Posted: 2015-08-10 16:30:26 by Alasdair Keyes

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Containerisation seems to be taking over the OpenSource world at the moment, the increased uptake of systems like Docker is enabling systems admins and developers to perform rapid app deployment with increased portability.

Parallels proved the power of containerisation with their OpenVZ and Virtuozzo containerisation platforms showing that with the lower overheads you could run 2-3 times as many containers as you could VMs on a given bit of hardware. Containers aren't quite as isolated as VMs, but for most use cases they will do the job.

I had a cause today to require a number of machines that I could test some client server code at scale. Creating a number of VMs from scratch would be a daunting task (not to mention resource intensive) so I decided I'd give LXC a whirl. I'd been aware of LXC and what it can do for some time but I'd never tried it, I found quite a few of the articles were lacking a bit on setup so I thought I'd document my findings so others didn't have to find out the hard way.

This was installed on my LinuxMint desktop, the one package that a lot of guides missed out was the templates. Templates are build scripts build up containers for you.

sudo apt-get install lxc lxc-templates

If you look at ifconfig on the host, you'll see a new bridge interface created for your Containers to connect onto. DHCP is provided on the range by dnsmasq providing your containers access to the same network as your host. It will also allow access to the internet through the host machine.

$ ifconfig lxcbr0
lxcbr0    Link encap:Ethernet  HWaddr fe:c6:fc:75:66:ae  
          inet addr:  Bcast:  Mask:
          inet6 addr: fe80::6482:4aff:fea8:407f/64 Scope:Link
          RX packets:3863 errors:0 dropped:0 overruns:0 frame:0
          TX packets:5951 errors:0 dropped:0 overruns:0 carrier:0
          collisions:0 txqueuelen:0 
          RX bytes:362523 (362.5 KB)  TX bytes:6926072 (6.9 MB)

If you're looking to run debian based containers you'll need to install debootstrap

sudo apt-get install debootstrap

and if you're wanting CentOS, you'll need yum

sudo apt-get install yum

Once this is done you have everything you need.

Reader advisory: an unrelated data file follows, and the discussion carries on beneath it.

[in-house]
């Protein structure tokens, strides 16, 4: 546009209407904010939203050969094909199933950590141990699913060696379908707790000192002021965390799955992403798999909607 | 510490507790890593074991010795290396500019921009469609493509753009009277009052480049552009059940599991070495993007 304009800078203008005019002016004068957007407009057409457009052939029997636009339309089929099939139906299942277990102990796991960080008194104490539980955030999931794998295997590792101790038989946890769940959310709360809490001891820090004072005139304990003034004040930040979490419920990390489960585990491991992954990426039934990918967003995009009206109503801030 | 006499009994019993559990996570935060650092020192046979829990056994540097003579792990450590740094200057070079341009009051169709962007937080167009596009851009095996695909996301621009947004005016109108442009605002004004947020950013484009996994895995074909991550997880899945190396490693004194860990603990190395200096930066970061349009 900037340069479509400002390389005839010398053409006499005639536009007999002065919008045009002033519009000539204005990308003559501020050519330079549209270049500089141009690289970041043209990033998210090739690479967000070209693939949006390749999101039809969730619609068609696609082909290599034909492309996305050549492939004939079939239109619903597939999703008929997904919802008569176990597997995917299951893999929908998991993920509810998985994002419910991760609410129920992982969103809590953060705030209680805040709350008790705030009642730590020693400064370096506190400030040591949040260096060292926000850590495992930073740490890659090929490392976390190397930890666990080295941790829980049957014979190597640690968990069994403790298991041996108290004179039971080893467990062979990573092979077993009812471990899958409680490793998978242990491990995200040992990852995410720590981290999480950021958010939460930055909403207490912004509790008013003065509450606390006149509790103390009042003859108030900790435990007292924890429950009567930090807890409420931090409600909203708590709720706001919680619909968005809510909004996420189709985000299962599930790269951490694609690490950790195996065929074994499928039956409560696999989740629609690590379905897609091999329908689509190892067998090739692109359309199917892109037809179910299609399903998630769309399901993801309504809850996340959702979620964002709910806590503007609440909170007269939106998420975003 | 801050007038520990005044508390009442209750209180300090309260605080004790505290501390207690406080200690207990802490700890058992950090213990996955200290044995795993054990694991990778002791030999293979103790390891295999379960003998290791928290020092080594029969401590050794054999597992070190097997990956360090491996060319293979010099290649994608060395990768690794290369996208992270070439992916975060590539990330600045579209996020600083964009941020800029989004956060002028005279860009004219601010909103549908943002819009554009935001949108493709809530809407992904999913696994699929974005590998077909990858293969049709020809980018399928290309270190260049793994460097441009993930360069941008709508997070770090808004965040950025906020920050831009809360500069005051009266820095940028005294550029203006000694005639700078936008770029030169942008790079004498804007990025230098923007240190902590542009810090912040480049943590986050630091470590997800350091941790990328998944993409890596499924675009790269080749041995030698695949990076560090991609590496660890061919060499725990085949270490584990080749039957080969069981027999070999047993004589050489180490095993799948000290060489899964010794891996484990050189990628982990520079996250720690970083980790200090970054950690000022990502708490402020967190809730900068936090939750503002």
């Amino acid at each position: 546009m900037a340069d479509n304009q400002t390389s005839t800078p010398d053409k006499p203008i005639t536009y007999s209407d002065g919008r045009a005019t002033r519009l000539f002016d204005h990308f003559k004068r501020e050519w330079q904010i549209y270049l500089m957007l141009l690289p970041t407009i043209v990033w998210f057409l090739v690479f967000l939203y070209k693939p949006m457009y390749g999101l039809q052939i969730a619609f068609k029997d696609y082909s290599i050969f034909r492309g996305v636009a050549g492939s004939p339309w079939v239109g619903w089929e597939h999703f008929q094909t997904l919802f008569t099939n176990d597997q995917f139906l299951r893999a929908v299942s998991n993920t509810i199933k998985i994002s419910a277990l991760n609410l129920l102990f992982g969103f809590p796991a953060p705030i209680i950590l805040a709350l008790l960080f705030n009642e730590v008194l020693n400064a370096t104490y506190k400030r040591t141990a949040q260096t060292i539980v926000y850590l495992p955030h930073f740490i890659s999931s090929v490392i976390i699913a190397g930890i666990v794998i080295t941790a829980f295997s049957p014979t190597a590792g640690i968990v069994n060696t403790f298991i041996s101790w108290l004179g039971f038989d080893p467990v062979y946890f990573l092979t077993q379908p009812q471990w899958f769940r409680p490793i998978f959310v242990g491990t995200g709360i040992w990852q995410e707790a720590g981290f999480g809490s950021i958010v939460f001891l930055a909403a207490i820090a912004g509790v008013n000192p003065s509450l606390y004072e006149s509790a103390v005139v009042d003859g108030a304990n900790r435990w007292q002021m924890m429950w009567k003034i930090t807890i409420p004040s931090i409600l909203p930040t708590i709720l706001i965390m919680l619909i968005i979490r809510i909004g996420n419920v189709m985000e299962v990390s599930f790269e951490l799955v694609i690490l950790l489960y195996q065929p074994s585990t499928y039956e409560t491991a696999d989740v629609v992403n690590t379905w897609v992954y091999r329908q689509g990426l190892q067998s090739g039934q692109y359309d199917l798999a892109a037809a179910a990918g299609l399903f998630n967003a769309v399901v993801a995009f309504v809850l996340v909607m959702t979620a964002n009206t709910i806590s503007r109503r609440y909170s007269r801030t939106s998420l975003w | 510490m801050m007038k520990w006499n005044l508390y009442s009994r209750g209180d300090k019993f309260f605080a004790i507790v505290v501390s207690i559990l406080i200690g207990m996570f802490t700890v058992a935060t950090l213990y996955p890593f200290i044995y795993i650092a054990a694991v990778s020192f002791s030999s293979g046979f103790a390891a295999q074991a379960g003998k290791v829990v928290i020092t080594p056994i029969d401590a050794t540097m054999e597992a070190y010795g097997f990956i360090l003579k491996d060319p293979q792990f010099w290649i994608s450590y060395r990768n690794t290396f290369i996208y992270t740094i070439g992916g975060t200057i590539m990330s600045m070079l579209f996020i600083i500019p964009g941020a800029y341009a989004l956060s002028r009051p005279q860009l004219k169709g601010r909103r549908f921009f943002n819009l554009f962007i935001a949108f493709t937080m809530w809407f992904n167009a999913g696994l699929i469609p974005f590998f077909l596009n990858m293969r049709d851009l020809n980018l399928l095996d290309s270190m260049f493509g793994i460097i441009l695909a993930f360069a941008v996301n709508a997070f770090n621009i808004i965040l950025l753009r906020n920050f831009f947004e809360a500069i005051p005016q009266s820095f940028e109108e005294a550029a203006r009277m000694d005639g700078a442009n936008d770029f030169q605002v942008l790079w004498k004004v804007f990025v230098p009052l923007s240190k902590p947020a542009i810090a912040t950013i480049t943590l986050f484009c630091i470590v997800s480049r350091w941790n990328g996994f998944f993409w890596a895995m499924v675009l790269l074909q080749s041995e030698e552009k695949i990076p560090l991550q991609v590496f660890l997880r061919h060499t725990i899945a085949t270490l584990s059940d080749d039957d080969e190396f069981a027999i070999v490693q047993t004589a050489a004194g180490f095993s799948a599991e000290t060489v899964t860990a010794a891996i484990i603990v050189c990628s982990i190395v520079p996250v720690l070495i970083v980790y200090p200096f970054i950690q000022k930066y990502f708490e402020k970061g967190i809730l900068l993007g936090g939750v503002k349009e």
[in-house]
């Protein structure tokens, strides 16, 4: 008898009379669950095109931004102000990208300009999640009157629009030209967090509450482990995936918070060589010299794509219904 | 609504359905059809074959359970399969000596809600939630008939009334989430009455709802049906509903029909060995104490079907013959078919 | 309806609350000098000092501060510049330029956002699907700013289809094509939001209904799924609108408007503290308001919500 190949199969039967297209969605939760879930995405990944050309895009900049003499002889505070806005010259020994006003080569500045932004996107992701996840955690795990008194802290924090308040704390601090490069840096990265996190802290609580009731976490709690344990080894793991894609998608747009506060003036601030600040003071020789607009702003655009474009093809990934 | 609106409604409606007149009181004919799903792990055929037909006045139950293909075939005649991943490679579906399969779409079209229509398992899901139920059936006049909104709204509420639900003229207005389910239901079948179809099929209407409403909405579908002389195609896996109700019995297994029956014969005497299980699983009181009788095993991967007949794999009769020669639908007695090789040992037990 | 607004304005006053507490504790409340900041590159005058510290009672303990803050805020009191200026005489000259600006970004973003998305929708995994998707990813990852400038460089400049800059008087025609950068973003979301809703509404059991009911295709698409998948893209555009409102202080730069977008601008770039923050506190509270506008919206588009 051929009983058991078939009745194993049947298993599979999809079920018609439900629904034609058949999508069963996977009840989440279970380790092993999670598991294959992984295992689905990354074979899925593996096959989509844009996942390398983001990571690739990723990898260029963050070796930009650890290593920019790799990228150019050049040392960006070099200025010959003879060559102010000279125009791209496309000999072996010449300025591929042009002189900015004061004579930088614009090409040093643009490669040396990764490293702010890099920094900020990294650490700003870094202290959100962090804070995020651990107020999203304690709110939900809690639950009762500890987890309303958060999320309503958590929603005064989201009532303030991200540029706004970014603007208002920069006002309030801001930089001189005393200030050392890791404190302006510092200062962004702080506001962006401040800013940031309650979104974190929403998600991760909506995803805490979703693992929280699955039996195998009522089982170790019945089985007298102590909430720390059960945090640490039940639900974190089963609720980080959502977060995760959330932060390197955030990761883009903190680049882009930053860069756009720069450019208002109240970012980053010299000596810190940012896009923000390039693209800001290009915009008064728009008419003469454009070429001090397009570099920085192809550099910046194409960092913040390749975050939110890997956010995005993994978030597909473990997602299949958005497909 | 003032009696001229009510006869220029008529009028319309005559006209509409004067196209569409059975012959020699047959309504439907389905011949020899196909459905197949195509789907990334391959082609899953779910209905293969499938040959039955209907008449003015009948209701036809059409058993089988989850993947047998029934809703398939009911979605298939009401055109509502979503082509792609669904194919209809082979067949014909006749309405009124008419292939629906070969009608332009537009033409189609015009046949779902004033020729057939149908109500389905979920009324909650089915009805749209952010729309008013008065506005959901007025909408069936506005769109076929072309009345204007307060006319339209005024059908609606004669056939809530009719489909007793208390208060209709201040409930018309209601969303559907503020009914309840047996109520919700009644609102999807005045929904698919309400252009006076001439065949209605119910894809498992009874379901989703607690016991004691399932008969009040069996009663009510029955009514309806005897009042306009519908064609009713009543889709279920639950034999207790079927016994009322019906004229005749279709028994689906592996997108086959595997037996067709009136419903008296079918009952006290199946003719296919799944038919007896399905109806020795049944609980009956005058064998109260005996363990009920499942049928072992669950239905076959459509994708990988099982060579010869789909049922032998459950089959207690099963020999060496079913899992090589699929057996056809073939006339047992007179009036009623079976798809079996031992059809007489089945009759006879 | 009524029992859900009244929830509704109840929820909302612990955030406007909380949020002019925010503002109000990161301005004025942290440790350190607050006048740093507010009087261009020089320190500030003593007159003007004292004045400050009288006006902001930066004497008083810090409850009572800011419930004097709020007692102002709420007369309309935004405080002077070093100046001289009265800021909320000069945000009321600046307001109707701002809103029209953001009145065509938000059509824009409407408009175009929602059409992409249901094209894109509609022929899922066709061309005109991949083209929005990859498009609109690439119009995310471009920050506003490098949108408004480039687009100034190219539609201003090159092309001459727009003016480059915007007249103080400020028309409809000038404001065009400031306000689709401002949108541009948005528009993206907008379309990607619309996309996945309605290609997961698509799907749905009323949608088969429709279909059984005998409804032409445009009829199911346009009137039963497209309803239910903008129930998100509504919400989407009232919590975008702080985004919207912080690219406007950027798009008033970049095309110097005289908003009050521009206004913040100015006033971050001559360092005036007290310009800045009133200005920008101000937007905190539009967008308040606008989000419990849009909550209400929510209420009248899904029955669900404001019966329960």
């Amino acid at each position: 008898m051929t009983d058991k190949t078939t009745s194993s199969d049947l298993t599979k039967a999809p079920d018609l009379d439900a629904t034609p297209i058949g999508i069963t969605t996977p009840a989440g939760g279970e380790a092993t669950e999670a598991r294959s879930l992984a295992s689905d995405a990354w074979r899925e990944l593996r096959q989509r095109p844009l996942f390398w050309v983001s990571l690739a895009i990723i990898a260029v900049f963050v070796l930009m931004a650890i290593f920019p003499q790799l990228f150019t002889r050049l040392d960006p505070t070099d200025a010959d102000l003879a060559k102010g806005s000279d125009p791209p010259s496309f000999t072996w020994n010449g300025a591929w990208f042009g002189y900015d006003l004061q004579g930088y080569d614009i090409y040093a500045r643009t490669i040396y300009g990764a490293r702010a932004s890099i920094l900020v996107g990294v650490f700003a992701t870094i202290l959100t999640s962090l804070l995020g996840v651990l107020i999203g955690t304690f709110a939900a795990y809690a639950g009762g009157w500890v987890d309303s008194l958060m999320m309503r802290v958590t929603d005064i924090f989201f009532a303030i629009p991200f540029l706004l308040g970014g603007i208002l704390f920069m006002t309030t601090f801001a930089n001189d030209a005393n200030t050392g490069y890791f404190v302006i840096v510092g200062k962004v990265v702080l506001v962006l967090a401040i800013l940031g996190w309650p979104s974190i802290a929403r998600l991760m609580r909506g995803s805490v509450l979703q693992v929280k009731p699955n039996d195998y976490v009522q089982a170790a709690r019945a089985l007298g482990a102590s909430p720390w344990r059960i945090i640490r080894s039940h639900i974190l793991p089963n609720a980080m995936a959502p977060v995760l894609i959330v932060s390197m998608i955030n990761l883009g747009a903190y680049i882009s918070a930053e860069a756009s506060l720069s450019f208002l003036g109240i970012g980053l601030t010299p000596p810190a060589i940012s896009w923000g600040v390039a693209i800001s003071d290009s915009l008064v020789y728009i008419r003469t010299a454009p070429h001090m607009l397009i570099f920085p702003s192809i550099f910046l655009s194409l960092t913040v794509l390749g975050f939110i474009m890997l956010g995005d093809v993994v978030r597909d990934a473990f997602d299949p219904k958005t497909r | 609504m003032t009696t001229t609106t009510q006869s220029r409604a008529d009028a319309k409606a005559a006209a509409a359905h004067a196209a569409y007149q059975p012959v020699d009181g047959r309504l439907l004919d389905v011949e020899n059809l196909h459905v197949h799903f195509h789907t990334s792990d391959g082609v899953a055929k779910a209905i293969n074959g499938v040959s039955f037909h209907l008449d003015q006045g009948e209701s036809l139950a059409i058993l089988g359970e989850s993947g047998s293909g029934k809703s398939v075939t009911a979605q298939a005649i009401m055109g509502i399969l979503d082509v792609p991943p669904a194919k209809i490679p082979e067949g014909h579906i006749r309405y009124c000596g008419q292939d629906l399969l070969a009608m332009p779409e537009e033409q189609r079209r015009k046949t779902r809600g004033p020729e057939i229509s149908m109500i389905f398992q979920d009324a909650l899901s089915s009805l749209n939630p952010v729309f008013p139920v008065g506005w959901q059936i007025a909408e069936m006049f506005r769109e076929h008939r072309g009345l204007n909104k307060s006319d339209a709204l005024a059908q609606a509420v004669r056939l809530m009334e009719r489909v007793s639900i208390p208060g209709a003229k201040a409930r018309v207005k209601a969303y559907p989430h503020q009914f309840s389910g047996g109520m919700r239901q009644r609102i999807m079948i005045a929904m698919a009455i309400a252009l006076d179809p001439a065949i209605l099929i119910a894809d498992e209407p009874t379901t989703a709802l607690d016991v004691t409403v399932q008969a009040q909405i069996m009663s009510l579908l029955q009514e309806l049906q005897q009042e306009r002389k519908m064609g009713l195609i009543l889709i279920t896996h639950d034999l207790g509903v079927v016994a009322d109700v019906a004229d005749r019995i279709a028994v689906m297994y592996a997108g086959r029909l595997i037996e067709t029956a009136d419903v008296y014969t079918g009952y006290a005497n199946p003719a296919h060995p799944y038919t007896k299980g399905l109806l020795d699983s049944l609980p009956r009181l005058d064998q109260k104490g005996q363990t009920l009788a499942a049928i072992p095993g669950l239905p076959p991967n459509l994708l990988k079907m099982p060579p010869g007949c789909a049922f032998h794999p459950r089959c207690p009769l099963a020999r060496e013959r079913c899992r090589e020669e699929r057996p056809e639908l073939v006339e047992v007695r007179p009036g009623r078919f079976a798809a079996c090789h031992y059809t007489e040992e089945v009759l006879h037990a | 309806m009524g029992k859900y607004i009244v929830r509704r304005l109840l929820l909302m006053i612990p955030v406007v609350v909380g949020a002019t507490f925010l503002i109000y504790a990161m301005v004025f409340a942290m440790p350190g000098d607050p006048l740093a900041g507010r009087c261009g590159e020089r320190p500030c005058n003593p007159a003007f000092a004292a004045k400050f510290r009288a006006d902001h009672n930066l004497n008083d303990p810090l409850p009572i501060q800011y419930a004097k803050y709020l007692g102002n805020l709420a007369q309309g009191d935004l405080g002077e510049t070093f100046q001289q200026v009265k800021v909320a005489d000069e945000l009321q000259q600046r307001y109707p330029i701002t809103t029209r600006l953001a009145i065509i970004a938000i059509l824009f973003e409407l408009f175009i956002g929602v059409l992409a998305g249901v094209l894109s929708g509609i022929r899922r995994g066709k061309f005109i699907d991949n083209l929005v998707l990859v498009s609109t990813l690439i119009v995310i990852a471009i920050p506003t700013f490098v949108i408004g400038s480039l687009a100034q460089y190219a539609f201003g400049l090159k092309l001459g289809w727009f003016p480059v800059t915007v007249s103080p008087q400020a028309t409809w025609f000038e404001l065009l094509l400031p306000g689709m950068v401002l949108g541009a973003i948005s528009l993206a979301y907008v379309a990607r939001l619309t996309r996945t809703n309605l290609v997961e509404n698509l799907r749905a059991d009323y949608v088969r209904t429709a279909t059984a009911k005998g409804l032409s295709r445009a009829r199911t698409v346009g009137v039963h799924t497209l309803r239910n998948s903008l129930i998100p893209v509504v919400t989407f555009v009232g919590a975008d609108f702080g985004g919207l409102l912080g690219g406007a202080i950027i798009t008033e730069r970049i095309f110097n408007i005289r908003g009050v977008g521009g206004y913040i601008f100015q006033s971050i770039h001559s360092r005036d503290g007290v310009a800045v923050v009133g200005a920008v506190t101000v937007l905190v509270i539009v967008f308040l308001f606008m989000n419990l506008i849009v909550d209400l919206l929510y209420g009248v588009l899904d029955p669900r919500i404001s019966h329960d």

First see what templates are available

# ls /usr/share/lxc/templates/
lxc-alpine     lxc-busybox  lxc-debian    lxc-gentoo        lxc-oracle  lxc-ubuntu
lxc-altlinux   lxc-centos   lxc-download  lxc-openmandriva  lxc-plamo   lxc-ubuntu-cloud
lxc-archlinux  lxc-cirros   lxc-fedora    lxc-opensuse      lxc-sshd

The templates names are the files shown with the lxc- prefix removed. First I'll build up a centos Box

# lxc-create -t centos -n lxc-centos-2
Host CPE ID from /etc/os-release: 
This is not a CentOS or Redhat host and release is missing, defaulting to 6 use -R|--release to specify release
Checking cache download in /var/cache/lxc/centos/x86_64/6/rootfs ... 
Cache found. Updating...
Loaded plugins: fastestmirror
Setting up Update Process
base                                                                                    | 3.7 kB     00:00     
base/primary_db                                                                         | 4.6 MB     00:02     
extras                                                                                  | 3.4 kB     00:00     
extras/primary_db                                                                       |  26 kB     00:00     
updates                                                                                 | 3.4 kB     00:00     
updates/primary_db                                                                      | 749 kB     00:00     
No Packages marked for Update
Loaded plugins: fastestmirror
Cleaning repos: base extras updates
0 package files removed
Update finished